Many Democrats are very much opposed to any such pipeline being constructed. To them, giving in to short-term economic gain is the same here as selling out. After all, what is a political party if it doesn’t hold on to its principles? Nothing, some would say. But why can’t a party have principles they fight for and hold dear AND be practical? That’s what any government post requires: individuals willing to put the good of their country, the big picture, at the forefront. As President, Obama’s job is to move America ahead, not the environmentalists, not the unions, not big business, but everyone. Principles are unlimited in the mind and can even reign supreme on paper but when it comes down to it there can be no such thing as an absolute. The Republican Party as of late has tried to maintain its principles of small government and responsible finance, good principles to fight for of course. But where has this stance left them? The House is strongly in their hands yet they’ve accomplished nothing. The election of 2012 has the President vulnerable yet the possible GOP candidates shy away from the opportunity to rise to the occasion. No one can accuse the Republican Party of abandoning its principles. But what has this cost them? Only the chance to work for their country and help it realize its full potential.

The Democratic Party doesn’t have to look all that far back to see an example of this overzealous grasp on principles. During Reconstruction it was the Republicans, Radical ones at that, who sought to move America forward. The Democratic Party had an opportunity to repair the war-ravaged South that had long been its base and to rebuild the country that had been their home since birth. But at the time the Democratic Party’s principles were not exactly in agreement with the ending of slavery and intrusion of the Federal government into their states. So they fought Reconstruction at every turn, winning the ideological war in the process. They got their Jim Crow laws and the end of Federal occupation. They also got widespread poverty and underdevelopment, not to mention a deeply divided society that held back millions of African Americans from ever being allowed to contribute to the county they loved as a truly free people. The Democratic Party as of now stands no chance of ever emulating its dark past. However, today’s Democrats have shown an interest in once again putting ideology first, with some liberals even talking of staying home on November 6 instead on heading to the polls. We as Democrats must always remember that, at the end of the day, it is how we act and not just how we think or feel that leads to progress.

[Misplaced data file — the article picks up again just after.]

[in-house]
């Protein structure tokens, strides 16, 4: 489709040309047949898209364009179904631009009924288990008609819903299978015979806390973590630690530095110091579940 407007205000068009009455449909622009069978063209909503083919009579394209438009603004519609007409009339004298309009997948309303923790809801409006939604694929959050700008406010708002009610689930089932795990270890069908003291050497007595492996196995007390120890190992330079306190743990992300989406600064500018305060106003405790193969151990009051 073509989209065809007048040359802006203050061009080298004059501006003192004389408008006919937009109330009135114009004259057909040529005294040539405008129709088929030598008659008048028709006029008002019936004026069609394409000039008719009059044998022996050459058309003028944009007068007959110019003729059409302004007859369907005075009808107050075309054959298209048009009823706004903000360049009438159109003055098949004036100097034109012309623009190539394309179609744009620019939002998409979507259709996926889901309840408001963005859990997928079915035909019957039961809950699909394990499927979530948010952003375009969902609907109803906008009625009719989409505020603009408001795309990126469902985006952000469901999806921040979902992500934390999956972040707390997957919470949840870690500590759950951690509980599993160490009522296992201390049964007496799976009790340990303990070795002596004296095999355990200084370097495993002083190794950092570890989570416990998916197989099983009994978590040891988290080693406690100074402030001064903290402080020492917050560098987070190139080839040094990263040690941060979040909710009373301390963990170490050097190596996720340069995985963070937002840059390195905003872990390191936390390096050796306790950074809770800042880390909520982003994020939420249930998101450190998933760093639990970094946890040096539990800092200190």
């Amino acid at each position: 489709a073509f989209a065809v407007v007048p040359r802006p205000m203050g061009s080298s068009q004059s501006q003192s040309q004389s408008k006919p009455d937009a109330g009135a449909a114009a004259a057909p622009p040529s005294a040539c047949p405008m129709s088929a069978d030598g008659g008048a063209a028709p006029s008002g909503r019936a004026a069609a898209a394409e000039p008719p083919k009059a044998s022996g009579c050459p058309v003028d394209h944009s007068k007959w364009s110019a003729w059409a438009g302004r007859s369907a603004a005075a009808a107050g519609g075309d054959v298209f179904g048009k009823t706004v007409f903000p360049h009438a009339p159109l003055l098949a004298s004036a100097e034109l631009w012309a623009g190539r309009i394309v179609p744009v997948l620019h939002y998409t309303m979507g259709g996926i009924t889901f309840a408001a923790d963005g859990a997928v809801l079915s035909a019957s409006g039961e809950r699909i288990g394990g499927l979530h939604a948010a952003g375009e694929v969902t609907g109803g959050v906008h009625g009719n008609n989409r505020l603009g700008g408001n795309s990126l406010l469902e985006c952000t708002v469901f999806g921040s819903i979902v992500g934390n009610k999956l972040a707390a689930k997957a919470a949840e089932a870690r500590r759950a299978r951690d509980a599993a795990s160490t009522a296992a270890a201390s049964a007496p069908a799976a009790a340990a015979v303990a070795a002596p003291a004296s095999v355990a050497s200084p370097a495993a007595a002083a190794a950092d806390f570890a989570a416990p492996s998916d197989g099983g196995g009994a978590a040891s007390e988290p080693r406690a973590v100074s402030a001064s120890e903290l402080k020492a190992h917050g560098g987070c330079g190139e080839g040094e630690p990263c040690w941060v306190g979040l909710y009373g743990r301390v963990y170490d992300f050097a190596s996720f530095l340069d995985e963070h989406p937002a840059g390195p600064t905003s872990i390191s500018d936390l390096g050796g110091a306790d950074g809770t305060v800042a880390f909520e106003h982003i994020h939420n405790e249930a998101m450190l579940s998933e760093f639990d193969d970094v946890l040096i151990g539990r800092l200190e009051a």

By Barrett Goodwin, class of 2013